Academic presses and online libraries like JSTOR are not just simple “denizens of the current publishing landscape.” They are the academic publishing landscape. Archaeologists aren’t going to pay $24k to publish. We just aren’t and we shouldn’t have to. Archaeology journals and their facilitators that hide behind paywalls are preventing science from moving forward. Until this stops, archaeologists are going to keep being “creative” to get access to the publication we need. Unless academic presses want to start trying to send archaeologists to prison, they need to figure out a way for CRMers and avocationalists to have access to archaeology articles.

Actually, journals are losing money because of the paywall costs. Bring it down to $2.99/ year for each journal and you’ll probably make more money than trying to extort university libraries and CRM companies for memberships.

–You can go from blogging to getting a book published by an academic press- Chris Webster’s blog posts were turned into a “real” book by Left Coast Press called “The Field Archaeologist’s Survival Guide.” Chris, you’re my hero. I also know an academician that will be signing two book deals based on concepts he first published on his blog. This prof told the publisher about the posts, they took the bait, and he’s going to be getting some book contracts in the mail.

Blogging isn’t just a hobby. It can be the route toward an academic publication. Books have a higher impact factor than journal articles, so, grad students, blogging can be your route to a teaching job.

–You can do an end run around publishers and get your books published yourself- Just like blog posts can be turned into a “real” book, posts and CRM reports can be self-published in digital format without the need of a real publisher. If you don’t care about impact factor, this is probably the best way to get information out to a larger audience. It’s also the best way for CRM companies to get their reports out there.

Conversely, self-publishing a book can also turn into a “real” book. Publishers are looking for a sure thing. Self-publishing your book and getting sales on Amazon and other ePublishing platforms is an easy way to pique the interest of an academic press.

2) Blogging needs to become the forefront of academic working papers- One of the criticisms of archaeology is the fact that we don’t do working papers. We tend to keep our data and ideas private until they’re ready for publication. Each article is, essentially, a bubble of ideas that only a few of us have had a chance to comment on until the data has been published.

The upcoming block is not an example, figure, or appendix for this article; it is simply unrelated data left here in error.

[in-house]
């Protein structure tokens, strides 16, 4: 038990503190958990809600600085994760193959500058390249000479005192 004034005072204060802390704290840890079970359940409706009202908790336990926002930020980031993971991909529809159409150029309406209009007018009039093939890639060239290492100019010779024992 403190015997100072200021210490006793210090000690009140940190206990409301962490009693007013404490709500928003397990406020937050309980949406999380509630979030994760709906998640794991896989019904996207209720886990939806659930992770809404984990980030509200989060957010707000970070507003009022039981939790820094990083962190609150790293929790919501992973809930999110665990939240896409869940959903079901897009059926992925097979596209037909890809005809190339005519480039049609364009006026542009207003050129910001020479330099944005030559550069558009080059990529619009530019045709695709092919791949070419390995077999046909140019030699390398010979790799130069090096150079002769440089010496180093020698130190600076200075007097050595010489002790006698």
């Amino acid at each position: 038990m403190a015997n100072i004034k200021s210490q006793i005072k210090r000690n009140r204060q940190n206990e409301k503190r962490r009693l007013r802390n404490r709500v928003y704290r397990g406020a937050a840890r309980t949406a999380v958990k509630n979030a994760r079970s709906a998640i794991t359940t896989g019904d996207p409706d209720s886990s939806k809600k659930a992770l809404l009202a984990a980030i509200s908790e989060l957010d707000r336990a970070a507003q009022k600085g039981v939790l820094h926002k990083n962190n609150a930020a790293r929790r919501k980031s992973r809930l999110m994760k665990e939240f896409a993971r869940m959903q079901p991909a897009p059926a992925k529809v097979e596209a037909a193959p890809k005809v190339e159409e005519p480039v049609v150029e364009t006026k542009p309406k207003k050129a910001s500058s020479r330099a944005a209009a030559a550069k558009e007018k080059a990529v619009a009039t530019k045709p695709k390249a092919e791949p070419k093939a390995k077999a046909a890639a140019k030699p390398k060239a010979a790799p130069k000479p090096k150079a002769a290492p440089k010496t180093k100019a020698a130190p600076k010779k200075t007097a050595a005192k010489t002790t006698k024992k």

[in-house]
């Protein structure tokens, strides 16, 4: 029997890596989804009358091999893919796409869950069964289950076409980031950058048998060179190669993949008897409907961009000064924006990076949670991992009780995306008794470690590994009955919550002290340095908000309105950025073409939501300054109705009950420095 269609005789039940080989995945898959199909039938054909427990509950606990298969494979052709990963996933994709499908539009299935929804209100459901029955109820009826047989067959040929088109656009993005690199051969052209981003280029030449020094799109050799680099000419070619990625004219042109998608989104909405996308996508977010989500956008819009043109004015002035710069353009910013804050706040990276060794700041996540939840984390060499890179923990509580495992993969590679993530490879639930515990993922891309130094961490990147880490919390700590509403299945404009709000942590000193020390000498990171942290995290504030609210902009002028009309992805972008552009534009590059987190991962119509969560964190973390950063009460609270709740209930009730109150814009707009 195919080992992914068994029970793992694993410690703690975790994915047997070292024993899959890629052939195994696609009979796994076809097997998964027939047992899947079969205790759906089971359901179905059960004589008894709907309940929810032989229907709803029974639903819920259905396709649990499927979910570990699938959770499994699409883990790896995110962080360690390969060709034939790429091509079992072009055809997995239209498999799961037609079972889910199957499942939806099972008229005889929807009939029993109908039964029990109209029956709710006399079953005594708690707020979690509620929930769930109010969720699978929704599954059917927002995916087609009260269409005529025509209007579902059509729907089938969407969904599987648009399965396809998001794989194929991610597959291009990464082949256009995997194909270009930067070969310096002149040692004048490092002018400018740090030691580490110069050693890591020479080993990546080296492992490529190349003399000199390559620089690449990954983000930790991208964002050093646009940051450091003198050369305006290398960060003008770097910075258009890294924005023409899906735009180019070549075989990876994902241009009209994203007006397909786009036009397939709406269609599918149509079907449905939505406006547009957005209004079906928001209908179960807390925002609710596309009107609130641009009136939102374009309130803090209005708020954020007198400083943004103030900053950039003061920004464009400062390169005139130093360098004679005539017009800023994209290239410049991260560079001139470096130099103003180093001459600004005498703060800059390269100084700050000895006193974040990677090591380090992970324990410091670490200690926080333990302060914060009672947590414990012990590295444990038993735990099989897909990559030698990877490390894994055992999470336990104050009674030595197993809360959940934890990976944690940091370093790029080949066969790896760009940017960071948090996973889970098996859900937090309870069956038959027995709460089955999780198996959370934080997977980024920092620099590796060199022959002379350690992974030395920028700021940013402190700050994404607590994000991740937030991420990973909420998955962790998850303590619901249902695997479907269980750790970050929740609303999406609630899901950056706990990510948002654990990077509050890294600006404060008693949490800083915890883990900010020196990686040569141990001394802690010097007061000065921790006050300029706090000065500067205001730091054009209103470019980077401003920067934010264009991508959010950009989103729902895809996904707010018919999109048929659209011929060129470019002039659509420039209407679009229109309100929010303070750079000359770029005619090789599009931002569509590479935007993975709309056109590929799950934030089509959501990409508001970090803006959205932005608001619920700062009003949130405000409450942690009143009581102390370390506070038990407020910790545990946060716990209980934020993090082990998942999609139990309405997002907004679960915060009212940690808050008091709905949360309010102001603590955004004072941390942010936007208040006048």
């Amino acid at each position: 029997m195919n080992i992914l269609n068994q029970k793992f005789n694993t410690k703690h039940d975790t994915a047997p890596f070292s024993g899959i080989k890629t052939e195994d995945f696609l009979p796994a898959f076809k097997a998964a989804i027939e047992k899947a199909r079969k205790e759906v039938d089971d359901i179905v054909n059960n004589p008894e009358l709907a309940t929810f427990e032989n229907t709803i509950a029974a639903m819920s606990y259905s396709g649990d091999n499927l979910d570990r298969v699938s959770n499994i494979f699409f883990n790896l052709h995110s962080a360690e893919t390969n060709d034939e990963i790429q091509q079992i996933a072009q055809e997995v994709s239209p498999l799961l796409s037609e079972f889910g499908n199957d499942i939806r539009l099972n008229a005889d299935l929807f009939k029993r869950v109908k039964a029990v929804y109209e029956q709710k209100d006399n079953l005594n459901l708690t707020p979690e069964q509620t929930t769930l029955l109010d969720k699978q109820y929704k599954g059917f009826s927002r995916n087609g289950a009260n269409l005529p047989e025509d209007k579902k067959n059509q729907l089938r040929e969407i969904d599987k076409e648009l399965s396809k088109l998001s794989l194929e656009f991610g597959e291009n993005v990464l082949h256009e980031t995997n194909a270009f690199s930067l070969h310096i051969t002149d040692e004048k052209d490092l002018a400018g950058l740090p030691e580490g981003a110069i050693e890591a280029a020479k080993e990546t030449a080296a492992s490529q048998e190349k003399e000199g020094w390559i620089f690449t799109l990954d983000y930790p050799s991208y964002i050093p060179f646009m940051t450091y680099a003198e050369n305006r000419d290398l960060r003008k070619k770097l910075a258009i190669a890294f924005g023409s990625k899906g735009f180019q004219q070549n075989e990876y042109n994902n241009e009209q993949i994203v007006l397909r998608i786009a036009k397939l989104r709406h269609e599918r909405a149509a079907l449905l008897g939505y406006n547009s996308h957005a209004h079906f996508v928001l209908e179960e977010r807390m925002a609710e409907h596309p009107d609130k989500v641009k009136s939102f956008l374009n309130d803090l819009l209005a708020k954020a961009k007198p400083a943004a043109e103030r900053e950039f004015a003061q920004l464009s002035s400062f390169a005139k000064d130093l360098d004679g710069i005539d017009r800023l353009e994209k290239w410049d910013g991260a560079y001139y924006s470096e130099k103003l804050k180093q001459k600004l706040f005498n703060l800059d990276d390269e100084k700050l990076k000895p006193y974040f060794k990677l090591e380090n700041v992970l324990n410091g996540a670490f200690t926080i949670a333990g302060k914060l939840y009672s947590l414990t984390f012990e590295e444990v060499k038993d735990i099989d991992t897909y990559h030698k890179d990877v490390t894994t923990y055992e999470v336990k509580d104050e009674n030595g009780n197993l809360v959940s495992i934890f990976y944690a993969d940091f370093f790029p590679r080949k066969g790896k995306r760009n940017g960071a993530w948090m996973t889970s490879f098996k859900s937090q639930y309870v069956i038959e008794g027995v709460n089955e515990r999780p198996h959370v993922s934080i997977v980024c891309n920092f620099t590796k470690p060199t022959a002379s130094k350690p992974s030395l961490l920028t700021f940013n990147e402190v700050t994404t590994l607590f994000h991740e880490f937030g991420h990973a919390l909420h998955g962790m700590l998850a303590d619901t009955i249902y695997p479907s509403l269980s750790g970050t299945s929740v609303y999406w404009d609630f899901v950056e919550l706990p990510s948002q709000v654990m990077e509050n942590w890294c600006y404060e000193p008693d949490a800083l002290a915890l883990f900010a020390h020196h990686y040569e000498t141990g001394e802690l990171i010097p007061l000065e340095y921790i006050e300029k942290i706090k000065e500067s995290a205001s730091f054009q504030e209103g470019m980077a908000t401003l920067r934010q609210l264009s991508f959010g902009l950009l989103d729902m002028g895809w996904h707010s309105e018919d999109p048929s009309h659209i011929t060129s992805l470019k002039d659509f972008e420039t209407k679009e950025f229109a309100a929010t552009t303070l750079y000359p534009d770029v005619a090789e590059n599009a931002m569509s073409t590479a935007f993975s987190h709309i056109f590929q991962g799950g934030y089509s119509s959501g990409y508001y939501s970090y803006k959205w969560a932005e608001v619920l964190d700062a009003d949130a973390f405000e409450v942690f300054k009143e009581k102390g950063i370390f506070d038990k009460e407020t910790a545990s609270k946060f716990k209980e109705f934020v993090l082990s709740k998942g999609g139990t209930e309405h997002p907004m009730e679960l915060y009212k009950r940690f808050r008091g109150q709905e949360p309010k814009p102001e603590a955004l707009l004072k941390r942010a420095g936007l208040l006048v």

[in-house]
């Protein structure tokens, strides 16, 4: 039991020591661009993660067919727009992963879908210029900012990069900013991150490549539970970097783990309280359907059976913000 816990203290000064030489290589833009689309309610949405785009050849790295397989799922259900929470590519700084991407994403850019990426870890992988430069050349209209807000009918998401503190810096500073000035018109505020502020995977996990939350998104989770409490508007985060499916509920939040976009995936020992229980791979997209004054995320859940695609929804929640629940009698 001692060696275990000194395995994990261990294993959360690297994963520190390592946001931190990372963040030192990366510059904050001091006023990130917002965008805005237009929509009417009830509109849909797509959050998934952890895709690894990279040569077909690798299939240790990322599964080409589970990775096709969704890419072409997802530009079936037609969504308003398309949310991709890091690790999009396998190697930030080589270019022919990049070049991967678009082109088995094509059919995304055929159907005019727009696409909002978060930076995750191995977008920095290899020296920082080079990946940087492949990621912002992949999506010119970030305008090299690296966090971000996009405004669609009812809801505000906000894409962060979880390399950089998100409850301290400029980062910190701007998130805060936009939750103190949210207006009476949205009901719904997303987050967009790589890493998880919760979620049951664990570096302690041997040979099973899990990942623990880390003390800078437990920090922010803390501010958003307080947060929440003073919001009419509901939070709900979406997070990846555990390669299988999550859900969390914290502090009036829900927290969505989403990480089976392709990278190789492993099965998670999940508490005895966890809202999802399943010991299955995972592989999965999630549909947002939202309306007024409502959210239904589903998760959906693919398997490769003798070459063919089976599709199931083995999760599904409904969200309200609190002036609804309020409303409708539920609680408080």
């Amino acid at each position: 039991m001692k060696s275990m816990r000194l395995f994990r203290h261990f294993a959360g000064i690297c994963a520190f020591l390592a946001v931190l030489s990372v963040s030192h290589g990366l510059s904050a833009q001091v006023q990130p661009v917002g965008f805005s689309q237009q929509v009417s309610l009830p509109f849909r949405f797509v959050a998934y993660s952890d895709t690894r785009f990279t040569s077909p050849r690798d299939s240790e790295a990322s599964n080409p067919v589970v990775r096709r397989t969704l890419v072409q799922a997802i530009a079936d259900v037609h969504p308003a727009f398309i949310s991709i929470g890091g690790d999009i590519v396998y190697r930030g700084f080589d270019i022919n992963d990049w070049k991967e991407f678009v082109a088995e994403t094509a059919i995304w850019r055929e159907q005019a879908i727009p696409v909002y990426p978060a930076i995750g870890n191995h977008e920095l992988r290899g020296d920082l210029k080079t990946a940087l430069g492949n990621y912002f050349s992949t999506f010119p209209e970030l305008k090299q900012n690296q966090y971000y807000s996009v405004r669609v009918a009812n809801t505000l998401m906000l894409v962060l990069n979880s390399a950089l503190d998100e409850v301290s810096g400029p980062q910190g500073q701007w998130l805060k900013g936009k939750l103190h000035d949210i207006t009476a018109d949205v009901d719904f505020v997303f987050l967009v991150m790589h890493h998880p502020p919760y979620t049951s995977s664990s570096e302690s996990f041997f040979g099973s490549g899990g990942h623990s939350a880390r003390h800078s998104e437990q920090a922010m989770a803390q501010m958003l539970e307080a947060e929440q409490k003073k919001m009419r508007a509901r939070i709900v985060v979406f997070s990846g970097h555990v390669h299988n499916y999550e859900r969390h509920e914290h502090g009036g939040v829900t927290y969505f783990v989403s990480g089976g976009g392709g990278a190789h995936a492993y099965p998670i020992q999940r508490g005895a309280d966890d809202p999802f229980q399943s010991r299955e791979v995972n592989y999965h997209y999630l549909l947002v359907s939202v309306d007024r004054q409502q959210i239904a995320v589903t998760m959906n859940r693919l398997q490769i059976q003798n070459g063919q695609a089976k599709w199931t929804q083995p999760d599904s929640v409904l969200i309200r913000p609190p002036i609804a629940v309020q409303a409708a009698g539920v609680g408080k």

The solution: write blog posts about your research. Let the thousands of archaeology blog readers contribute. Or, publish on a peer-reviewed blog like “Dig Then”. Our work will grow exponentially if we harness the minds of archaeologists around the globe and ditch our fear of not being accepted by our peers.

3) Artifact curation is the second biggest problem facing archaeology—We all need to figure out creative ways to keep our curation facilities open. Michael Trimble gave an excellent presentation on his crusade to address curation for the Department of Defense and highlighted the way the Wounded Warrior Project has helped address the curation crisis in a huge way.

Trimble suggests we start pooling curation monies across government agencies and facilities. He didn’t really explain, but I can totally see the value of creating regional, multi-state curation facilities. Fewer, larger facilities would save quite a bit of money. We could keep the existing smaller facilities in some sort of temporary, auxiliary capacity for the day when we outgrow these super-facilities. For example, in Arizona, the government could pour all the Forest Service, BLM, state, and tribal curation cash into one facility and make it the ultimate repository for all antiquities. This main repository would benefit and we would all save money because the über repository could reach a scale of efficiency.

I’m not a lab or curation person. Readers, please tell me if there’s a problem with this idea.